wis Art, and of love of art, and of cultivating and refining the public
the public As evidence that, even in superior education, the Fine taste": Arts do not as yet receive their fair share of attention, First, in the Committee “notice, with regret, the neglect of any co
with higher general instruction, even in the history of Art, at our education. UNIVERSIties and public schools; an omission noticed long ago by Mr. Burke, and obvious to every reflecting mind.
“In nothing have foreign countries possessed a Public Gal
leries and greater advantage over Great Britain than in their M numerous PUBLIC GALLERIES devoted to the Arts, of Art. and open gratuitously to the people. The larger towns of France are generally adorned by such institutions. In this country we can scarcely boast of any. Our
exhibitions (where they exist) are usually periodic
“It appears, that among our workmen, a great desire exists for such public exhibitions. Wherever it be possible, they should be accessible after working-hours, and admission should be gratuitous and general. A small obstruction is frequently a virtual prohibition. The vexatious fees exacted at Westminster Abbey, St. Paul's, and other public buildings, are discreditable to the nation.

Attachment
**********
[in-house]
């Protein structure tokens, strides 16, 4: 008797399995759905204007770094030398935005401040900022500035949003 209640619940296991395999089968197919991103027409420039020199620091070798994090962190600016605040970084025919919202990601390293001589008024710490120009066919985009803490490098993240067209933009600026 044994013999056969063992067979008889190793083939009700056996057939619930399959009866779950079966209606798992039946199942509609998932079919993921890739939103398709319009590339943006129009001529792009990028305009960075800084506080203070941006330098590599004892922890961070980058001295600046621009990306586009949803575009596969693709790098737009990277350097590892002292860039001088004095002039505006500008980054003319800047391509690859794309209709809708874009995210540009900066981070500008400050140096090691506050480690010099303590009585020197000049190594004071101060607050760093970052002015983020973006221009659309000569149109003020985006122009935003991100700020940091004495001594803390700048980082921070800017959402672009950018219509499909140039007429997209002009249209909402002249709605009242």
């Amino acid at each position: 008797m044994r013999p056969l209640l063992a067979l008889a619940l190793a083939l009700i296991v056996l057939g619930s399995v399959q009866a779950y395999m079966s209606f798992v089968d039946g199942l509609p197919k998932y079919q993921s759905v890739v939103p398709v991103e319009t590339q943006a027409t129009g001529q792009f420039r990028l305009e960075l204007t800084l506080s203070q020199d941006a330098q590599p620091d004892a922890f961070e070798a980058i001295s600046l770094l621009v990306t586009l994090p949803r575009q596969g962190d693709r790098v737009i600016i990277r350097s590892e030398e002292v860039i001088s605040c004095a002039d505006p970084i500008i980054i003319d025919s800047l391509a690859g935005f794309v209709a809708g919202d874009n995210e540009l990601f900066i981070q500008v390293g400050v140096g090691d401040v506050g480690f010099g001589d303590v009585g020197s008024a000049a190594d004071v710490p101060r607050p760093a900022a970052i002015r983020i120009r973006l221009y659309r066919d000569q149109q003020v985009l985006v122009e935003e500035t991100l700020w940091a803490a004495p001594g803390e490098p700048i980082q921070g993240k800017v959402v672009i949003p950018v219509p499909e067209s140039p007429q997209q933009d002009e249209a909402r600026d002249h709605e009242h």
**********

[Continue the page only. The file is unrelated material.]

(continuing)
“Among exhibitions connected with the encourageor voluntary Asso- ment of Art, the attention of your Committee has been ciations for the Encou- called to the institutions established in Germany, under ragement of the name of Kunstvereine, (Art-Unions,) and now bethe Arts.
coming prevalent in this country. These associations for the purchase of pictures to be distributed by lot, form one of the many instances in the present age of the advantages of combination. The smallness of the contribution required brings together a large mass of subscribers, many of whom, without such a system of association, would never have become patrons of the Arts.
3. Protec- The last division in the arrangement we have adopted tion and rewards of treats of the LEGAL PROTECTION of artistic property,